Hello Allison and NosillaCastaways, Trevor from Canberra with something a little different. Usually listener contributions are about the latest software or hardware, however my experience is in part a journey back in time and addresses an archivists’ ongoing dilemma.
Back in the 1980s and 1990s Apple II computers were in widespread use in schools, homes and by professionals around Australia. The data saved to those big, old 5.25” floppy disks now languish in desk draws or storage boxes along with research papers and manuscripts.
The problem to be solved is how to transfer that historical data from those disks so that it can to be accessed now and in the future. Collections of papers and disks are sometimes donated to the National Library of Australia (NLA) and it is the responsibility of the NLA Digital Preservation Unit to try to make the data on the disks accessible to others.
Continue reading “Apple IIe Disk Transfer to MacBook Pro by Trevor Drover”
Hi, this is Sandy with my first-ever review for the NosillaCast. Today I’m going to give a brief overview of a very versatile stand for iPhone and iPad. What’s new about a stand, you ask? Nothing, of course! But this one has many possibilities in a very simple, yet effective form.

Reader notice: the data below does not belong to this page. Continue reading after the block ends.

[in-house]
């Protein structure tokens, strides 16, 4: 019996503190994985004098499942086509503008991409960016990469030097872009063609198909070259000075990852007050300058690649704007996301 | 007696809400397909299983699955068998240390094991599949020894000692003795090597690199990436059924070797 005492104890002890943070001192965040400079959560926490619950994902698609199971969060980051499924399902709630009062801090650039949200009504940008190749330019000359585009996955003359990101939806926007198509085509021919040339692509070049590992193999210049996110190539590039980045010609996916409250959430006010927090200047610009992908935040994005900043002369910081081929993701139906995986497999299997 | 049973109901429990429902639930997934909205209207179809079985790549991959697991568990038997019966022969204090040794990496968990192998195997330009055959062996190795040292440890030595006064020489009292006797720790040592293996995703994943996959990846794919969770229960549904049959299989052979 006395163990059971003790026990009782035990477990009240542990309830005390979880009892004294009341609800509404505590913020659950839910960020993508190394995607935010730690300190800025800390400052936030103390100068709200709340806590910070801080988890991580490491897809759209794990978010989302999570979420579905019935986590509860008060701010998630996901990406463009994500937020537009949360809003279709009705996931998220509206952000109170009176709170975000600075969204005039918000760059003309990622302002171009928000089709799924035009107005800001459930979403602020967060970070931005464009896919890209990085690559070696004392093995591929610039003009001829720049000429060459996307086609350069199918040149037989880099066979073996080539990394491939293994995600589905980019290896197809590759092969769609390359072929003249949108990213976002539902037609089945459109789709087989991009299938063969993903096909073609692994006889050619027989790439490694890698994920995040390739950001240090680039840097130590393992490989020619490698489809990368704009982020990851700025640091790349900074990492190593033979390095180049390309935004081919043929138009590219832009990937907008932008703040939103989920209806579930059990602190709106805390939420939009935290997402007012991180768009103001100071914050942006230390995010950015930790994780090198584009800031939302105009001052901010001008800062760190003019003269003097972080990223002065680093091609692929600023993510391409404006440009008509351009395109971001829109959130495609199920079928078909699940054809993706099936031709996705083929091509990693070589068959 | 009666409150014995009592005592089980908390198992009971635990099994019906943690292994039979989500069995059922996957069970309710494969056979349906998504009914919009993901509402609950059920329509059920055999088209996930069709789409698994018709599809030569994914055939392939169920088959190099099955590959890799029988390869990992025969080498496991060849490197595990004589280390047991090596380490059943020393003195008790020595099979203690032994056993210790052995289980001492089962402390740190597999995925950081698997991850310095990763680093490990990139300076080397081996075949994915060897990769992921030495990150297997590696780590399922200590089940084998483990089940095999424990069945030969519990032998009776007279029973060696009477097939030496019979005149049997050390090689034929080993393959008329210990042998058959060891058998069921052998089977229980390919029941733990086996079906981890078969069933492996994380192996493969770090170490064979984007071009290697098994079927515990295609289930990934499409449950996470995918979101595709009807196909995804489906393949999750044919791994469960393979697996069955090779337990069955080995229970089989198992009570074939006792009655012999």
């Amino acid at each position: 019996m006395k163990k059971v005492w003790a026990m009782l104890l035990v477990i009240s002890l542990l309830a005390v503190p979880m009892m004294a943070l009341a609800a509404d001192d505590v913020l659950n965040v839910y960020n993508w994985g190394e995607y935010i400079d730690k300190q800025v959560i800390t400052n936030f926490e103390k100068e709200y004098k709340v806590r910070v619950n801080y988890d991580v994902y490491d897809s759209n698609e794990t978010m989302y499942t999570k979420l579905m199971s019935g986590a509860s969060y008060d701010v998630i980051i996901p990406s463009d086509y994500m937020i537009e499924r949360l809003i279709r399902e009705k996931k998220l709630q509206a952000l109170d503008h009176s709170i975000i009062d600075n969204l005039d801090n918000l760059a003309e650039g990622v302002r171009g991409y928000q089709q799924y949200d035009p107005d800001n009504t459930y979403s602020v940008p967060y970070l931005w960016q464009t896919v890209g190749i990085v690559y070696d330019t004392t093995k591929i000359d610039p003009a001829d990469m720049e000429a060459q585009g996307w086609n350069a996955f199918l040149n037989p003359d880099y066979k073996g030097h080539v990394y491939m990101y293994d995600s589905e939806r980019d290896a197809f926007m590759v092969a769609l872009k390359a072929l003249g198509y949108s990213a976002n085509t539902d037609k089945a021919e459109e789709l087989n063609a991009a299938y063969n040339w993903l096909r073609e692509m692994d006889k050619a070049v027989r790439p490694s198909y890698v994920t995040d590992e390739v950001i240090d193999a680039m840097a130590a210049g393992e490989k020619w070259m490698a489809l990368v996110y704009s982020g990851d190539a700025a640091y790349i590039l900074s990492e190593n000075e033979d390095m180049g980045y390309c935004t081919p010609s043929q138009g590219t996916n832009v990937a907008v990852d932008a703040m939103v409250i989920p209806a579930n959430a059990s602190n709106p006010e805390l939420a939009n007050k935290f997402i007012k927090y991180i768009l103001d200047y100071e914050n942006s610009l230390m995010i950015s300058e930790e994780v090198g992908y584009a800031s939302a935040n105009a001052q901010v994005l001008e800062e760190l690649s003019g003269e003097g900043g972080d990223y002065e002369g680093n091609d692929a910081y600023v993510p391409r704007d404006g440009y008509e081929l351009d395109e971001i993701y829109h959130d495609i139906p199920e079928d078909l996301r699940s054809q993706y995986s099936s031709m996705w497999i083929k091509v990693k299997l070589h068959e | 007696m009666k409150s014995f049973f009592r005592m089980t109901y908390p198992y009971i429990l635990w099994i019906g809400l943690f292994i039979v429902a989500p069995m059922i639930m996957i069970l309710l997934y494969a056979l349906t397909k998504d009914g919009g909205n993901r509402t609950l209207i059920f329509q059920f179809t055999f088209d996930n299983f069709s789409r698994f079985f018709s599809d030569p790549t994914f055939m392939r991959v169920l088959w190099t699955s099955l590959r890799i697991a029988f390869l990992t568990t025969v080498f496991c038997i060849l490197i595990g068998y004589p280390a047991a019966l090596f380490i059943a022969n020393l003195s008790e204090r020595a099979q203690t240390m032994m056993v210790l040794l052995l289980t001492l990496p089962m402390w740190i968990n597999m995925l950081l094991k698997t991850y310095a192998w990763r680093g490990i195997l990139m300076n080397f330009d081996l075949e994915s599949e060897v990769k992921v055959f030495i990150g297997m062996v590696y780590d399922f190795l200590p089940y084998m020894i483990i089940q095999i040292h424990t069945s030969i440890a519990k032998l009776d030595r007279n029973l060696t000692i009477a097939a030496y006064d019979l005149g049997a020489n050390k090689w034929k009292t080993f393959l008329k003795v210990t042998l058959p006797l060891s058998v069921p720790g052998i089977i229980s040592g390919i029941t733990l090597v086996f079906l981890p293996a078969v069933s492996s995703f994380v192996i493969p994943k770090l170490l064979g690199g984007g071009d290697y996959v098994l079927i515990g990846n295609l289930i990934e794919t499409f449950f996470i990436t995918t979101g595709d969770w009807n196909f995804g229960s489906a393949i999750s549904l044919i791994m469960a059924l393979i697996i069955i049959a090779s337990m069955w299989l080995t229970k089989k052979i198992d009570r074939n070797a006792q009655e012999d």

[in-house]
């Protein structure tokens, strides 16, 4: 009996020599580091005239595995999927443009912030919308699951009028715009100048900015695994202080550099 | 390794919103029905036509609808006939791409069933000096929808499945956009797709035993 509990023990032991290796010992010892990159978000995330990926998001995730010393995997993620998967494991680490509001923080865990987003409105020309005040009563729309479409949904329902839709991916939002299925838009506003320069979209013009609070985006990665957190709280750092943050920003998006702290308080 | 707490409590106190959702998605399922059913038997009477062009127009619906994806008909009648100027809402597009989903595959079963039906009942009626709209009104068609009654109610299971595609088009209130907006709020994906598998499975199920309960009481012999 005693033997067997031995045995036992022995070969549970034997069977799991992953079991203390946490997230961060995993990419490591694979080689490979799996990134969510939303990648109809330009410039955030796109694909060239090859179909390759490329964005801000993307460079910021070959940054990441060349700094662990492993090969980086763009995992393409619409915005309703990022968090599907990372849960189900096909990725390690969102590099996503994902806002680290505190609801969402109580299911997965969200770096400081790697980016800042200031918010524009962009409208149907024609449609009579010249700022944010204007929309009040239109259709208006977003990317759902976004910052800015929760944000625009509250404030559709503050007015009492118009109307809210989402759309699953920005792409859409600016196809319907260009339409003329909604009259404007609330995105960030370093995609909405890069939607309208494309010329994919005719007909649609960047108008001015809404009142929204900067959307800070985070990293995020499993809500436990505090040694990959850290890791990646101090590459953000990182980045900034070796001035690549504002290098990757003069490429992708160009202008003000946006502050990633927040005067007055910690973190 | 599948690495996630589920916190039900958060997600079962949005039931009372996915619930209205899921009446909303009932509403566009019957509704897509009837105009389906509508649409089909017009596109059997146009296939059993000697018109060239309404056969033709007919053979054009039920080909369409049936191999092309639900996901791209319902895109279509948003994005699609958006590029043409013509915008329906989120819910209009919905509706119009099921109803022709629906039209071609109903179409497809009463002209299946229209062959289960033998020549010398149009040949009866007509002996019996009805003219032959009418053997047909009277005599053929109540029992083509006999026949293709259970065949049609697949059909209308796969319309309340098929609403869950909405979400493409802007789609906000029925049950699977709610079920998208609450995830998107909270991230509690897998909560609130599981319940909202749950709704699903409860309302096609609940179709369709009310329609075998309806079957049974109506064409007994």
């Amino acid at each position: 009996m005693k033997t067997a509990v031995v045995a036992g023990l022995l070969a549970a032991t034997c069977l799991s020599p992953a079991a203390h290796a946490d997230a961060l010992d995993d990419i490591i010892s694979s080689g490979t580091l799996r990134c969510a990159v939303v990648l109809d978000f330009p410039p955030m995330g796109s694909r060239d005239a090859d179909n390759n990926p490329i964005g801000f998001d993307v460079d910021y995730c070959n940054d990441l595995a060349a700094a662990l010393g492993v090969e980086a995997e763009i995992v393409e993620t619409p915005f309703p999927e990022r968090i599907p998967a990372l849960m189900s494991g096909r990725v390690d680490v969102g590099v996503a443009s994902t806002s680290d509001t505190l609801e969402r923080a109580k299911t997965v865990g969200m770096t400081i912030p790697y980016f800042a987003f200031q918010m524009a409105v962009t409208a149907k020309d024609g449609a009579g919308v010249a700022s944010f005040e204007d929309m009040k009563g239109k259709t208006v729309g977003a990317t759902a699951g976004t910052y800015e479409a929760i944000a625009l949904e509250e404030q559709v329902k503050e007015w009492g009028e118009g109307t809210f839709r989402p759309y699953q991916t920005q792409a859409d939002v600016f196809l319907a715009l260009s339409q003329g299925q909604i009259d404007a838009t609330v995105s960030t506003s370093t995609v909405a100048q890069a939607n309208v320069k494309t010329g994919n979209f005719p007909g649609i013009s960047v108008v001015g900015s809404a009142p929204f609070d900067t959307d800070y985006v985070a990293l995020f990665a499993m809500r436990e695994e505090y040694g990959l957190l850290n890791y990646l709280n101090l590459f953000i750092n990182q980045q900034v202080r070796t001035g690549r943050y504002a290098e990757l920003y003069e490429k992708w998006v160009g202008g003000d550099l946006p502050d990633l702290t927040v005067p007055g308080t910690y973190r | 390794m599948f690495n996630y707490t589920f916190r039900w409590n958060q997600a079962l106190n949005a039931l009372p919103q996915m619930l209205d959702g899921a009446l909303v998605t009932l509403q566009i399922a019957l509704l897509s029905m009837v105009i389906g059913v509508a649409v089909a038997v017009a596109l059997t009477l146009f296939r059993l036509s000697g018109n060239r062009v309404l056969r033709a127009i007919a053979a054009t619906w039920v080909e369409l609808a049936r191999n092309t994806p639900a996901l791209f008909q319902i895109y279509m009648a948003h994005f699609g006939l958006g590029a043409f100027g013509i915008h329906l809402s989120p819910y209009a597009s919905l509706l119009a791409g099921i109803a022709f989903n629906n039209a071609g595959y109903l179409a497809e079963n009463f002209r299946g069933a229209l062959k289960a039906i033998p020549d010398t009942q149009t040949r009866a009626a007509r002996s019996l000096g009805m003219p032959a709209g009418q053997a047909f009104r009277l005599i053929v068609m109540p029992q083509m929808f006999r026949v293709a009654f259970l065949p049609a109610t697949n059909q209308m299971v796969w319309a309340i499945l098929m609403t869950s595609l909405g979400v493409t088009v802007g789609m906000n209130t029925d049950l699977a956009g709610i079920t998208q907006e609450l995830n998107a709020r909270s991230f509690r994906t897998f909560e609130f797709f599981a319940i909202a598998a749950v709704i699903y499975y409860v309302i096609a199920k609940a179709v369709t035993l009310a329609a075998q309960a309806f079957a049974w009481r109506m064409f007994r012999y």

It’s called “stump” for a reason, as it looks rather like the tilted stump of a tree. It’s made of some sort of rubberized material and is hefty enough to reassure the user that an iPhone or iPad is not going to fall over. There’s a slot in the tilted top, and that slot is wide enough for either device (iPhone/iPad) and deep enough to hold them steady — even my 9.7” iPad Pro. I don’t have the larger size iPad Pro, so I couldn’t really give a recommendation either way on that one.
However, because of the slot and the tilt of the top of the Stump, there are options for using this stand. I most commonly use it with my device in portrait mode, which works fine, even with the “smart” cover on my iPad folded to the back.
Alternatively, if I want to charge the device at the same time as I’m looking at something on it, I can put it into landscape mode in the slot. Finally, because of the rubberized surface, I can even use the Stump as a sort of brace for angled viewing.
I’ve had my Stump for several years now, and it shows no signs of wear, despite daily use. It comes in a variety of colors for around $25 each, or — on the stumpstore.com web site — you can buy three for the price of two.
Allison’s Amazon Affiliate Link to the Stump Stand: amzn.to/…